In his essay on the preservation movement in Boston, Michael Holleran pointed to its grassroots beginnings. In all of the early examples he writes on (The Old South Meeting House, The Old State House, The Bulfinch State House, and The Park Street Church) no pre-existing preservation group was responsible for raising awareness about the potential loss of these buildings, nor raising whatever funds led to their saving. But what is it that instigated this sudden drive to preserve? The potential for loss. It may seem obvious, but it seems that people only consider organizing to preserve when things that matter to them are in danger of disappearing. However, this phenomena may be worth considering further, especially in terms of what leads a building or neighborhood to the point of conflict spurring organization.
Preservation may not always be a conscious effort. Consider regular religious services, visits to the graves of relatives, trips to an old family property, or even the maintenance of a family home. All of these traditions involve built fabric, but they are not about the built fabric; they are about what the fabric represents, be it faith, origins, or even the living of our current lives. These sorts of rituals are acts of preservation in and of themselves; donating a few dollars to a building fund, clearing grass and dirt off of graves, and regular maintenance on a cottage or home. Sometimes the traditions live long, healthy lives, but often they die away, or become less frequent; members of a religious community die off or move away, the deceased become mere names on a headstone, visits to the cottage in the woods or on the lake become humdrum compared to more exotic destinations, or simple maintenance grows difficult with age. And then suddenly, property values skyrocket, the character of a neighborhood changes, natural resources are found, or any number of transformations occurs, bringing new values and needs into a place. These radical changes can spark flashbacks to the way things used to be; a potent nostalgia that may illicit the call to organization and preservation.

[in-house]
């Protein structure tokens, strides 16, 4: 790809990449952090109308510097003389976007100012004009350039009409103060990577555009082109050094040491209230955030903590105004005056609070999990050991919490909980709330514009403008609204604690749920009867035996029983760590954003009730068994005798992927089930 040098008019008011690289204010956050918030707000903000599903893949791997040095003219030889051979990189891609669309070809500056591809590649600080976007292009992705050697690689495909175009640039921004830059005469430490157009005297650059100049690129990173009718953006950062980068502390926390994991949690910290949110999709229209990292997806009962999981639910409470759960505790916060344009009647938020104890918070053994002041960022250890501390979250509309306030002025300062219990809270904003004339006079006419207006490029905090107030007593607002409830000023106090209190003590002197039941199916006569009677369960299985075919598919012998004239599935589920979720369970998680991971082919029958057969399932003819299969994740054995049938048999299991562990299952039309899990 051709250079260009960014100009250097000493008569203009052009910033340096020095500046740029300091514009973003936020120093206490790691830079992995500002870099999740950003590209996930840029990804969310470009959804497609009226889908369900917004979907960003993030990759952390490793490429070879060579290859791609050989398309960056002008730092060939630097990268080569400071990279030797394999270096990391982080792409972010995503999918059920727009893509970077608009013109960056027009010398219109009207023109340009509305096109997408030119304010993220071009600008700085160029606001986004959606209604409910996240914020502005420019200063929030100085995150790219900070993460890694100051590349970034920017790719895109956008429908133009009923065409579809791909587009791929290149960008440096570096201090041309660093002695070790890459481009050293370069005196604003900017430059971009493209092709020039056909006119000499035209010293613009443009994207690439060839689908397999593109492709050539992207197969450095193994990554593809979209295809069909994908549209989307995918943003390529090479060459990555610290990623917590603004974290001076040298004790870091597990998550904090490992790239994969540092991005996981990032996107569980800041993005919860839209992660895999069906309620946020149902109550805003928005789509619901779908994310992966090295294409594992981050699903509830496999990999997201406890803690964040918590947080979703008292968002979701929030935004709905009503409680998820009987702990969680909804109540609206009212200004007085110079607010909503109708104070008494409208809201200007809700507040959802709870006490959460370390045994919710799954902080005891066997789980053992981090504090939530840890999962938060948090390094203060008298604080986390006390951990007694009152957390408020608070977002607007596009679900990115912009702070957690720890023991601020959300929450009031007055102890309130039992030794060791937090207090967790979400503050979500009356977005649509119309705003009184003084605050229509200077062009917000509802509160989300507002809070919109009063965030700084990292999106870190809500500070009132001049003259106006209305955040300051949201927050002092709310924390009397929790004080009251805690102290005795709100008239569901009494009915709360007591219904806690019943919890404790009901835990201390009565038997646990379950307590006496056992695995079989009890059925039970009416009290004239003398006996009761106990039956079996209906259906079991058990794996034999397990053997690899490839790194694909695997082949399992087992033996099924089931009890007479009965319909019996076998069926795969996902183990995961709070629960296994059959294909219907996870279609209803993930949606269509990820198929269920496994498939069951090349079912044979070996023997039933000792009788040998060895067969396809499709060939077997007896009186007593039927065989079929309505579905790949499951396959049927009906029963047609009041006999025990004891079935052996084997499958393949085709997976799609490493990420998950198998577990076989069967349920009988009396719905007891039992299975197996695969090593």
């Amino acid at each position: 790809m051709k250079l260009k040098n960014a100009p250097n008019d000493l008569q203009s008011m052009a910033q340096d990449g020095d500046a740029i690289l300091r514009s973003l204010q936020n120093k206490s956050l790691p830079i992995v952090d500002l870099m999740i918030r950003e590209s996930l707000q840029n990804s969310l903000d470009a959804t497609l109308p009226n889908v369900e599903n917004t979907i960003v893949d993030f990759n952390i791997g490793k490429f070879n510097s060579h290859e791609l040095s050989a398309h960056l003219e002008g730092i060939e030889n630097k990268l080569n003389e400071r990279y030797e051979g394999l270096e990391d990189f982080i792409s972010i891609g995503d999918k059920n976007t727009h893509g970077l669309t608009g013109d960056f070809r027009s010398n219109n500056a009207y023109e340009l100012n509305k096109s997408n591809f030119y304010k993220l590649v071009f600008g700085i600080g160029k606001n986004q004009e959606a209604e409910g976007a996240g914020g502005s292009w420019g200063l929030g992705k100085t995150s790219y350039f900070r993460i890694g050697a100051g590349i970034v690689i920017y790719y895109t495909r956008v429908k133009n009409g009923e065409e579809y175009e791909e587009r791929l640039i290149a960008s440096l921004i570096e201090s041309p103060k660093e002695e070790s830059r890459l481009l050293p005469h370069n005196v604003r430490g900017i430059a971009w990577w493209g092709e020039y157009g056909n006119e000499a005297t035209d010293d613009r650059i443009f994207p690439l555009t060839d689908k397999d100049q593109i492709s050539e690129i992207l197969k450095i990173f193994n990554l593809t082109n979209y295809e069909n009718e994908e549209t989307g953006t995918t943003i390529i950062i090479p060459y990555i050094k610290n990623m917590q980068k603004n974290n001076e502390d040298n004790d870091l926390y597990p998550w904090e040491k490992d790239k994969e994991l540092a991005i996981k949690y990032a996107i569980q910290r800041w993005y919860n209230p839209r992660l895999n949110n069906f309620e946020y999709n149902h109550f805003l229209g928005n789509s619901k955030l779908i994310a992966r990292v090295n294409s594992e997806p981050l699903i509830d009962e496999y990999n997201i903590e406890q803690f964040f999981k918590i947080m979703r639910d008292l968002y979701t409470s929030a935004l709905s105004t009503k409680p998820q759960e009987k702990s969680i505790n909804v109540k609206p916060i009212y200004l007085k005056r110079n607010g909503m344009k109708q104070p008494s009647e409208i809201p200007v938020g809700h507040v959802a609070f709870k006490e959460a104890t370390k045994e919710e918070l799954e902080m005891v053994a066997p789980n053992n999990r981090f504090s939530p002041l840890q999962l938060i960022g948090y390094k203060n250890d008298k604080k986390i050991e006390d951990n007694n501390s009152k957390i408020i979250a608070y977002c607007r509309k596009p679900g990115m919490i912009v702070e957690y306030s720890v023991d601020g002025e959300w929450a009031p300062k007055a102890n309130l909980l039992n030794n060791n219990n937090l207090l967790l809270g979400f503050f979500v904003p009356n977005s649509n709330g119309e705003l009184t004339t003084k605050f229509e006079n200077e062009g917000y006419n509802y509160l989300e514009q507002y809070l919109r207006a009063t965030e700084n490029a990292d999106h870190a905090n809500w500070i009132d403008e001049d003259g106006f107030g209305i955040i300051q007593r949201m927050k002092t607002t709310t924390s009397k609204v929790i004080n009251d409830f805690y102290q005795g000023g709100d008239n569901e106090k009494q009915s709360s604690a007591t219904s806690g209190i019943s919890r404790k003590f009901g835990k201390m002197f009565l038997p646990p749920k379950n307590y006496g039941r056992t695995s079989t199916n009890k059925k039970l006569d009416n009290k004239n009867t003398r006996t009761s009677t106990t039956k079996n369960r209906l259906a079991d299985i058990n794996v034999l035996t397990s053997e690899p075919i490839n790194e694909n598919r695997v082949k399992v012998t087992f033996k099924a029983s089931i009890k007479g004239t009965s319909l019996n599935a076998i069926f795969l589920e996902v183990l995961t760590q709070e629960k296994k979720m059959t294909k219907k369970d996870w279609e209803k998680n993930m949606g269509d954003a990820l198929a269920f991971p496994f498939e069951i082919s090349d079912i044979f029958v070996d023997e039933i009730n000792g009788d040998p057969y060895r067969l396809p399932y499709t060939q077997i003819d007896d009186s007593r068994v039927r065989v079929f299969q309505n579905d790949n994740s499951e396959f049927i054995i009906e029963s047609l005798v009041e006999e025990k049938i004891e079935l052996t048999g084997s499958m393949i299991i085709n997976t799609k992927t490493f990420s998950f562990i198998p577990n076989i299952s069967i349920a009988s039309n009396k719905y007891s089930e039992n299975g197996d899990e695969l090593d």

But the flashback does not always occur. And often even the cries of existing preservation organizations are not enough to illicit a response. Events like those described by Holleran in cities like Boston have many times led to the creation of government agencies and community watchdog group which seek to premeditate preservation policy and activism to give a fighting chance to preservation in the face of better equipped developers and government initiatives. Sometimes these entities can act regardless of public opinion or interest (something that may pose its own issues), and sometimes the entities we’ve set up to do the job for us, are not enough, and the communal flashback is simply blinked away if it occurs at all.
How are we to reconcile these different scenarios? Sometimes organized bodies fight a fight which no one cares for, and sometimes the community is up in arms against a deaf regime. There are of course the success stories where government, community, and private enterprise (or at least two of them) fall on common ground, working together for preservation; however, this is not always the case. And how are we to understand this common ground or the lack of its formation? Perhaps too often the voices crying out are too far removed from access to power, and fall upon deaf ears. It is true that the field has been becoming more and more inclusive of the various stake holders that exist in the world, and many racial and cultural barriers have been lowered to the great advantage of the field. But we must remain vigilant; it would be arrogant to assume that we’ve reach a culmination in the field and to think we have our definitive model. Odds are, whatever it is, it matters to someone; we just need to listen.